It was such a shock. You could even call it a betrayal.

Relative to the enormity of our planet's cataclysms like plagues, pestilence, extreme weather, misdeeds of tyrants worldwide, and Wall Street's greed, my reaction may seem a bit extreme, but every microcosmic gesture between friends may suggest something larger in the macrocosm.

Whole story: I lent my husband's guitar to a dear friend, Midge, and she gave it away to her friend, Cassie. Midge regifted it without permission, without a word to me: velvet-lined case, picks, tuner, and all. I'll grant you, no one in our household is Andrés Segovia, but a gift is a gift. And a loan is a loan. There's a difference.

The saga began when good ol' Midge said she was weary from caring for her dying husband, so she was taking up the guitar again after a half-century hiatus, whereupon I said, "Oh, we have a guitar in the closet. I can lend it to you. I gave it to Marshall for his birthday many years ago and he isn't using it. Jason, our son, played it for years and loved it, but he's into the didgeridoo now."

Fast-forward almost a year to Midge's eighty-fifth birthday party. We guests were at her celebration, knocking ourselves out for her: singing, acting, and dancing.

I proffered a flattering poetic tribute to our friendship. Close to the end of the entertainment, my husband pointed to a lovely-looking guitar on a stand by the piano, nudged me, and said, "Is that my guitar?"

"Gee, I don't know," was my reply.

"Well, ask!" he said.

"Is that my guitar?" I asked Midge.

Cassie, a friend who regards herself as Midge's adopted daughter, turned to me and said, "No, that one's Midge's guitar. She gave yours to me."

"She what?" I responded incredulously.

"Yup, it was in the basement and I noticed it lying there on the floor. I told her I was thinking about taking lessons, so she picked it up and handed it to me. She never told me to return it."

"Well, I'd like it back," I said without hesitation. I don't remember if I said please.

Cassie blushed and said nothing.

"She left it in the cold, damp basement?" Marshall whispered to me thickly.

The next day, I called Midge.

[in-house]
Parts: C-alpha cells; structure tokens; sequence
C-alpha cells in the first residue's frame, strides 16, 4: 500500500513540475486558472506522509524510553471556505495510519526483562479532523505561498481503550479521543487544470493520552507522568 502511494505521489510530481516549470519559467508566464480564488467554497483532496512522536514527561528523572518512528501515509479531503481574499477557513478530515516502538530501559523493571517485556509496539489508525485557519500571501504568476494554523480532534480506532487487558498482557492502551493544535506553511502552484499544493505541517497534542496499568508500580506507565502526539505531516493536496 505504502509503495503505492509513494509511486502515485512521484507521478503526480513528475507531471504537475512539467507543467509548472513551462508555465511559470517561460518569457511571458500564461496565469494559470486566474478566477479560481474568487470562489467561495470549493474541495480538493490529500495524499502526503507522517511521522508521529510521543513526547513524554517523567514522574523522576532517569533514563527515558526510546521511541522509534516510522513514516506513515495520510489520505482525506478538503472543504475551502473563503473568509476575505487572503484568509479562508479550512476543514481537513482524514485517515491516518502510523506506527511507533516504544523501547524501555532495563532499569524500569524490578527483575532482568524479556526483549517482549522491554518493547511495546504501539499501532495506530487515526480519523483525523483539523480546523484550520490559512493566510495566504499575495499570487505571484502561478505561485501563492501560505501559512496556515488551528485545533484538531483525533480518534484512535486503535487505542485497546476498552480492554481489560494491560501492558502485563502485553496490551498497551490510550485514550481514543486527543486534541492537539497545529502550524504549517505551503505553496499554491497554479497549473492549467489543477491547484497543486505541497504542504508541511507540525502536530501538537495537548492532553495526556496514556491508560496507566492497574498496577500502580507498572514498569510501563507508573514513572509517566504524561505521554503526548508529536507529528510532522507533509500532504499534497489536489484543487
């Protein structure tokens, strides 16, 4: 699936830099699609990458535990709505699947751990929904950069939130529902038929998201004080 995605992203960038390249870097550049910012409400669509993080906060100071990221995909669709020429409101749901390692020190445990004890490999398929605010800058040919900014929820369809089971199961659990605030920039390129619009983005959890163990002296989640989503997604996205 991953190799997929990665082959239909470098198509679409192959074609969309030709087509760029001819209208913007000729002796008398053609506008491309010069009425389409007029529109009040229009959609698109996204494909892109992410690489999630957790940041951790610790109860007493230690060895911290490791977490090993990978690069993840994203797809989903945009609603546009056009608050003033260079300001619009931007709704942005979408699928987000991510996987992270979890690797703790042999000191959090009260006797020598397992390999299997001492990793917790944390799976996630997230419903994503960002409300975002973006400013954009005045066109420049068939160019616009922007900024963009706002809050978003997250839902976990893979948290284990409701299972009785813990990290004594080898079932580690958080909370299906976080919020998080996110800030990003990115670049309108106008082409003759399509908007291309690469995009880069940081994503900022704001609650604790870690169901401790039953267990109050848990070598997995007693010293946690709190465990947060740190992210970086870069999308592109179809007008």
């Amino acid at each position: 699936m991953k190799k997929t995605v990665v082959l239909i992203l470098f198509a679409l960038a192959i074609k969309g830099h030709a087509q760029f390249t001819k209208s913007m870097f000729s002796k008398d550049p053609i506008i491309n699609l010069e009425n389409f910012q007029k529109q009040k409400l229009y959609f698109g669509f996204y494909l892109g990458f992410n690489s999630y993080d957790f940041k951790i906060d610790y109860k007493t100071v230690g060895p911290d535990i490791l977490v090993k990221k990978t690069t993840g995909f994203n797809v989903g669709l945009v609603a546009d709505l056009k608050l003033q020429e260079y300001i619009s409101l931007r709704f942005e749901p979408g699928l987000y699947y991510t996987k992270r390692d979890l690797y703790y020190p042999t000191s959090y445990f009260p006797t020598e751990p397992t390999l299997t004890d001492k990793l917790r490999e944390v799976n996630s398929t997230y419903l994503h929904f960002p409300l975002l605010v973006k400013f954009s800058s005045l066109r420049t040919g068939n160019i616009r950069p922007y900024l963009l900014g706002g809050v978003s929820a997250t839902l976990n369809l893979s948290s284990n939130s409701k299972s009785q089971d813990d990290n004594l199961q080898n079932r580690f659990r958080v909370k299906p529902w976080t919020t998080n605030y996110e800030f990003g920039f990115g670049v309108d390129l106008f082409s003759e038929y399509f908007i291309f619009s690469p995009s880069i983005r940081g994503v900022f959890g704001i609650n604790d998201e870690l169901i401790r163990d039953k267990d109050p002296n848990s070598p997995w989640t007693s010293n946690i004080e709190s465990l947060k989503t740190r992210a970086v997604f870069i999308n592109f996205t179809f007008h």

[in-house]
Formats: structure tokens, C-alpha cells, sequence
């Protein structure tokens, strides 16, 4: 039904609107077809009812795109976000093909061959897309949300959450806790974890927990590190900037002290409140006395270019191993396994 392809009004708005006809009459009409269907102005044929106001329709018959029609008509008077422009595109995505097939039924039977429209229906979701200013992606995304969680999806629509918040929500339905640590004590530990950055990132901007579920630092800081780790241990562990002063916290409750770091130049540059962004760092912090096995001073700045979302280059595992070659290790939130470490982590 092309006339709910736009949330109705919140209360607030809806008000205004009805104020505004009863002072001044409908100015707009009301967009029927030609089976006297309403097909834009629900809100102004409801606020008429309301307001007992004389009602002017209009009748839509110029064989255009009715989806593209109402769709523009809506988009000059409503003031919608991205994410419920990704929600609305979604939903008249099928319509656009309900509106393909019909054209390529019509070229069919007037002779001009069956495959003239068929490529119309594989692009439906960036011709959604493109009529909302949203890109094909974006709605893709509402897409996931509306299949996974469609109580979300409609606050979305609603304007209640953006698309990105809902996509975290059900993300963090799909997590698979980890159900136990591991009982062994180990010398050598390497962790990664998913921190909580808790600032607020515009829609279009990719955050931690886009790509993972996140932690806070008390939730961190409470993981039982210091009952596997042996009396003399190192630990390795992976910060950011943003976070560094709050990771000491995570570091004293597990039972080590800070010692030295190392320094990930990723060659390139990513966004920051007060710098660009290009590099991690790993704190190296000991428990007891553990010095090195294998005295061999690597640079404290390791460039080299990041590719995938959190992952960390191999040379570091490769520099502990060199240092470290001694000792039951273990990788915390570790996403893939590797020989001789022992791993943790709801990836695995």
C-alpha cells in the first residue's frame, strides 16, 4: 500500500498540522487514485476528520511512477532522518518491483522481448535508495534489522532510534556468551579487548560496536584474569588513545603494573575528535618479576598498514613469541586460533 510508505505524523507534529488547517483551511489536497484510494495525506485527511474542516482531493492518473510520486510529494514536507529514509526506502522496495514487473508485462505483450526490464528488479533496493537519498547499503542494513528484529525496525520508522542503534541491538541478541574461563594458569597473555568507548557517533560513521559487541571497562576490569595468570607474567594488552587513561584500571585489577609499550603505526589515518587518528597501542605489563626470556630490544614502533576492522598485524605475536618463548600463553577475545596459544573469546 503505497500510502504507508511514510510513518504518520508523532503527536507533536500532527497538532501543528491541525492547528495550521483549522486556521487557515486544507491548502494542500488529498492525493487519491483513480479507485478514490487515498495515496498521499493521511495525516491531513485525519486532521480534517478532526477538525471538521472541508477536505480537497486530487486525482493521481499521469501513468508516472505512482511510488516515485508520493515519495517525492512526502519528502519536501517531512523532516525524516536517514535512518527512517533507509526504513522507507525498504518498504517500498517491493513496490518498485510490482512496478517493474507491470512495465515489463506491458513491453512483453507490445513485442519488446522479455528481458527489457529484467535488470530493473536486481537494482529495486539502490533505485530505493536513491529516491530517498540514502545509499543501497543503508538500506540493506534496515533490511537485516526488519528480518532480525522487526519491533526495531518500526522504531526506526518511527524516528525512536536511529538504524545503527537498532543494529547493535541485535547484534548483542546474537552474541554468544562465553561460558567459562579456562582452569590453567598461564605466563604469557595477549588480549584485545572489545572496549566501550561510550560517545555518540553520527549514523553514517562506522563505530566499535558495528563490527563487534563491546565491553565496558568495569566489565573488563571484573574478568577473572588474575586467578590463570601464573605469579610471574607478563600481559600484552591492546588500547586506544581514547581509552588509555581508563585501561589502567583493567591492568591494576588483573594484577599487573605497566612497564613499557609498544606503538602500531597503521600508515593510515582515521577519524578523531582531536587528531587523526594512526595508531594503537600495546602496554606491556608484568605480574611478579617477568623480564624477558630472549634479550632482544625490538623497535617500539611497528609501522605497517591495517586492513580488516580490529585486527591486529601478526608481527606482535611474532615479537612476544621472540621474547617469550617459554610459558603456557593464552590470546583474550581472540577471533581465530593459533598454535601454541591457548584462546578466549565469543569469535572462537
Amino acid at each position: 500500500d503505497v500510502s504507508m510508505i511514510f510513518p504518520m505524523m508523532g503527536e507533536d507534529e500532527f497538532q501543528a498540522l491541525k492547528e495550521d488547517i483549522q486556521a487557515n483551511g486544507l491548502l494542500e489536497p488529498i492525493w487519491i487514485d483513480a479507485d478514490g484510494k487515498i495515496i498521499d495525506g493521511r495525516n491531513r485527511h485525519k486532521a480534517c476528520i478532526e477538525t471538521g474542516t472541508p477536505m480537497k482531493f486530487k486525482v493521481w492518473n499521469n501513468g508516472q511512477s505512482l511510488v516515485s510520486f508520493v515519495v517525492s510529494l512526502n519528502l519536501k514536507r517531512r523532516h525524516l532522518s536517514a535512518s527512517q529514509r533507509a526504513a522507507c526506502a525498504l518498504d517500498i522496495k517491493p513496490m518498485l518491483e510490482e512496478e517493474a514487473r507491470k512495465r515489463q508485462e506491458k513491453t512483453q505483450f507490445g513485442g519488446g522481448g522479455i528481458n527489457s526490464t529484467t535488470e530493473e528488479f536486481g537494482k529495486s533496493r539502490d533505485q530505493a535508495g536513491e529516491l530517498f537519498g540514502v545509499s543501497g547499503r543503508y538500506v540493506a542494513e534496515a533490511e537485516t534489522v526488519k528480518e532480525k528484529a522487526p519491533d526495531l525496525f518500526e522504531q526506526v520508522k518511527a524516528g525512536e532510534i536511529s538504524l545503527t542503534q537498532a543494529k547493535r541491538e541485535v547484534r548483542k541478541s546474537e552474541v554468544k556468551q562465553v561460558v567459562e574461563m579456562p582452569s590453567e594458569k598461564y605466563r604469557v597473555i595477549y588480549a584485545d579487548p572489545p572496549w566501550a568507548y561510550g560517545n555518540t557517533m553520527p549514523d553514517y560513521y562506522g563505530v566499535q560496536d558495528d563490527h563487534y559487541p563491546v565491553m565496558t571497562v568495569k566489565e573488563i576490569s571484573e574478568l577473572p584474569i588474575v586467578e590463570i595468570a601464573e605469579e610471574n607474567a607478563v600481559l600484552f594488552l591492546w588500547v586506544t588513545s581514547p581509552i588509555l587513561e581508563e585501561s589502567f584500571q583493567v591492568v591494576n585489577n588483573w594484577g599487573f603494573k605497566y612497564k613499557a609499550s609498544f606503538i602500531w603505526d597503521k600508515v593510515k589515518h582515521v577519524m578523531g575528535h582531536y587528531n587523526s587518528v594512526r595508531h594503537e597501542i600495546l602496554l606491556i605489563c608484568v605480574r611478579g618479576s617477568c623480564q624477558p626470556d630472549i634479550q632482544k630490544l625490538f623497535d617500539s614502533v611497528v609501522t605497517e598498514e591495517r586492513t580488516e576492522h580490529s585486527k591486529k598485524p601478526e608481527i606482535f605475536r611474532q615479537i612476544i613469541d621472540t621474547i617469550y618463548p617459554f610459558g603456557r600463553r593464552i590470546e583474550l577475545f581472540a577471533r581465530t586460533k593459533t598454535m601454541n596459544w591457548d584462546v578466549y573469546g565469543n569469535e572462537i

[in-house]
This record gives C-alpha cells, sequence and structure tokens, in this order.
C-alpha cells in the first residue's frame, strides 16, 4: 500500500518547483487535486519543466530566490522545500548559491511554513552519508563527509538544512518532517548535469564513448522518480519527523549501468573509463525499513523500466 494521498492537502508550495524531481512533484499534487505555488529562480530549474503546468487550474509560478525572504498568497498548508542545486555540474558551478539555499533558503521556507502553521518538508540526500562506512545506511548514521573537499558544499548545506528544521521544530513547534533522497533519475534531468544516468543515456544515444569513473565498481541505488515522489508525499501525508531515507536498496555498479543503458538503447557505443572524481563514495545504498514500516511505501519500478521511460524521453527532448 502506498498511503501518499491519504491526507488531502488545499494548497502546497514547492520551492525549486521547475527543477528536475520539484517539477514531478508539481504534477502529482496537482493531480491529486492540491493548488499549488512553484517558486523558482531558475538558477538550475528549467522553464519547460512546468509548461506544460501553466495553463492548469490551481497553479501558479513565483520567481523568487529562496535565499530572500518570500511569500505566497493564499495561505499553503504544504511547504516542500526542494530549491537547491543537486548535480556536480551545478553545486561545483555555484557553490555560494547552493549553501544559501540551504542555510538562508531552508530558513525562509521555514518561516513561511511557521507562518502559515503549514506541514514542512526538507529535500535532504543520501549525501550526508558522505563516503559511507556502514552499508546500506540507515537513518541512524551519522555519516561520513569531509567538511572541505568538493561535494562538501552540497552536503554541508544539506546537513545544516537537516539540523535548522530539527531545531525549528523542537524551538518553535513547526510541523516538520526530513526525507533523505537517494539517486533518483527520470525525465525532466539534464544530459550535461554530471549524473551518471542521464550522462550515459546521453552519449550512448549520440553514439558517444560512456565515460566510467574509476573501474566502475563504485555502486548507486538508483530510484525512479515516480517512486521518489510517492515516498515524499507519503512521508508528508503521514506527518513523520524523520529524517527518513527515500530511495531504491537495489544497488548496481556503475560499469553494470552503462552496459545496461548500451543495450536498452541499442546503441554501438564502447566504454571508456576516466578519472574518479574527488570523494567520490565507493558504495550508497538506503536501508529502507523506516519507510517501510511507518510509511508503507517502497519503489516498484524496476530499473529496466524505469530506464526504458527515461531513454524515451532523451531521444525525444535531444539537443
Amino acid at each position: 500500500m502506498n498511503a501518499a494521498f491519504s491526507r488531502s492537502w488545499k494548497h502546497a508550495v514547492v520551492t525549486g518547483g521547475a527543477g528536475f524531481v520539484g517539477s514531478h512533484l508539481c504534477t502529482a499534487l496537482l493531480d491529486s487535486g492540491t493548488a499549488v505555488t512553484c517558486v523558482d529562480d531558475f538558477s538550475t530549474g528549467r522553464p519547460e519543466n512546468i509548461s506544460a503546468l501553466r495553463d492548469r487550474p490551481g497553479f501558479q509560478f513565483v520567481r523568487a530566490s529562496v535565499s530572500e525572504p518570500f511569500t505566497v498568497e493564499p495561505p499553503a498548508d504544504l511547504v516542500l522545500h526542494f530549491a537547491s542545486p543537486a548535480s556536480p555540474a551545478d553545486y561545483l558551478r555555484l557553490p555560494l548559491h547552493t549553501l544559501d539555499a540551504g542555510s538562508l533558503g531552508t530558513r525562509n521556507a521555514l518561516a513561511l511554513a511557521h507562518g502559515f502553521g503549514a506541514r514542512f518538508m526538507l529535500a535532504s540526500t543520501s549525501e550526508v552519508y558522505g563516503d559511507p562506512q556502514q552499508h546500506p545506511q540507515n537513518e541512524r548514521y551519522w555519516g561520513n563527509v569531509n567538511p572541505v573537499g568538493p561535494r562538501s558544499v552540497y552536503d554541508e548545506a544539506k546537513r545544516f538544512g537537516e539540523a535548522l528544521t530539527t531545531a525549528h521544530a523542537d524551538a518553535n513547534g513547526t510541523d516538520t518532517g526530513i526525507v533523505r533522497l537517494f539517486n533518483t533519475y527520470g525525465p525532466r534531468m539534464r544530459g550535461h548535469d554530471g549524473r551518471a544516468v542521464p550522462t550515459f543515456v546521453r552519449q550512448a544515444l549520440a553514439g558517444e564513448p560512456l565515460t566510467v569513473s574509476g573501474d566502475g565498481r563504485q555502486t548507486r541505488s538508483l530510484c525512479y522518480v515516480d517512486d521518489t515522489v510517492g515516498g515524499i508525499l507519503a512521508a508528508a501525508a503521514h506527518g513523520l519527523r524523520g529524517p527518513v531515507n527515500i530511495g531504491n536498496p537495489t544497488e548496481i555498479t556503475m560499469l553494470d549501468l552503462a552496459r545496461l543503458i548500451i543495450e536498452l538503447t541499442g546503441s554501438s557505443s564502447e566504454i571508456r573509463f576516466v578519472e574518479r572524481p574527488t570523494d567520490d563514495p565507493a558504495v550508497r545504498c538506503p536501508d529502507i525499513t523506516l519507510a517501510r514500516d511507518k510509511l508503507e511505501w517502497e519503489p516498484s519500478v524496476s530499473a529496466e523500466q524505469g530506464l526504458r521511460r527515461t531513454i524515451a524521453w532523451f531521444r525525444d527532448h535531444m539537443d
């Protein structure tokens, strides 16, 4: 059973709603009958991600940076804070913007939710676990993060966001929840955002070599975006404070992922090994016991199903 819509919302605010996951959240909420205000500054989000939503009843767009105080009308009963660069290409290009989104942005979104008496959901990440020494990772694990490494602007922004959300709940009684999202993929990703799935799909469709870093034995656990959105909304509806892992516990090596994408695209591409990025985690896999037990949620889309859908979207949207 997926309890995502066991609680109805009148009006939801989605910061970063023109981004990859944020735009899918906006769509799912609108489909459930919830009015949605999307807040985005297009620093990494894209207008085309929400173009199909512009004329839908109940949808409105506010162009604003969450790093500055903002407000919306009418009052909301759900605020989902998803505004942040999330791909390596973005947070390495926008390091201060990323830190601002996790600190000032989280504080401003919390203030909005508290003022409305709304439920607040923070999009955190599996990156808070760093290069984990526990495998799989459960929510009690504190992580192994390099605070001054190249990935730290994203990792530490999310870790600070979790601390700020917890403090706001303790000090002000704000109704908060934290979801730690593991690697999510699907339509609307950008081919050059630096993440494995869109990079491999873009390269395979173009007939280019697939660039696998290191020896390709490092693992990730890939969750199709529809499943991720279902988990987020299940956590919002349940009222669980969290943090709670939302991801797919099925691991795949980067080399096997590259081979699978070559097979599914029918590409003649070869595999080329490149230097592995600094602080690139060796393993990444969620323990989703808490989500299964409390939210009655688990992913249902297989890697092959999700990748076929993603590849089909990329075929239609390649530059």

"I would like my guitar back, please. Could you ask Cassie for it?"

"What kind of guitar was it?" Midge asked.

"I don't remember the make, for god's sake. Cassie told me you gave her my guitar. Why would you give my guitar to someone else?"

"How do you know it was yours?" I know Midge pretty well. She was totally faking it here, stalling for time while she thought up another excuse.

"Why are you putting me on the defensive? You're the one who gave it away. Cassie told me you gave it to her."

Midge and I were talking in circles. I hung up.

Within days, "The Evil Missive from Midge" arrived in my mailbox, full of heated language about how intimidating and insulting I was. On top of that, she said she was hurt. She was hurt!

Now I was pissed. First, she gave away my guitar with its deep rich wood, crushed red-velvet case, and mellifluous tone. The one I gave my husband years ago for his birthday, the instrument he quit playing because his arthritis was so bad.

Then, she had the nerve to accuse me of insulting her. In "The Envelope of Nastiness," she enclosed a check for two hundred dollars, which was intended to pay me off. Hell, she couldn't begin to cover the damages of my outrage. The longer she avoided an answer, and the longer my guitar's whereabouts remained a mystery, the more valuable it became. Suddenly, I wanted to play it. I wanted to cradle it in my arms and strum it. I'd never strummed a guitar in my life, but now that it was gone, I missed it like a left foot.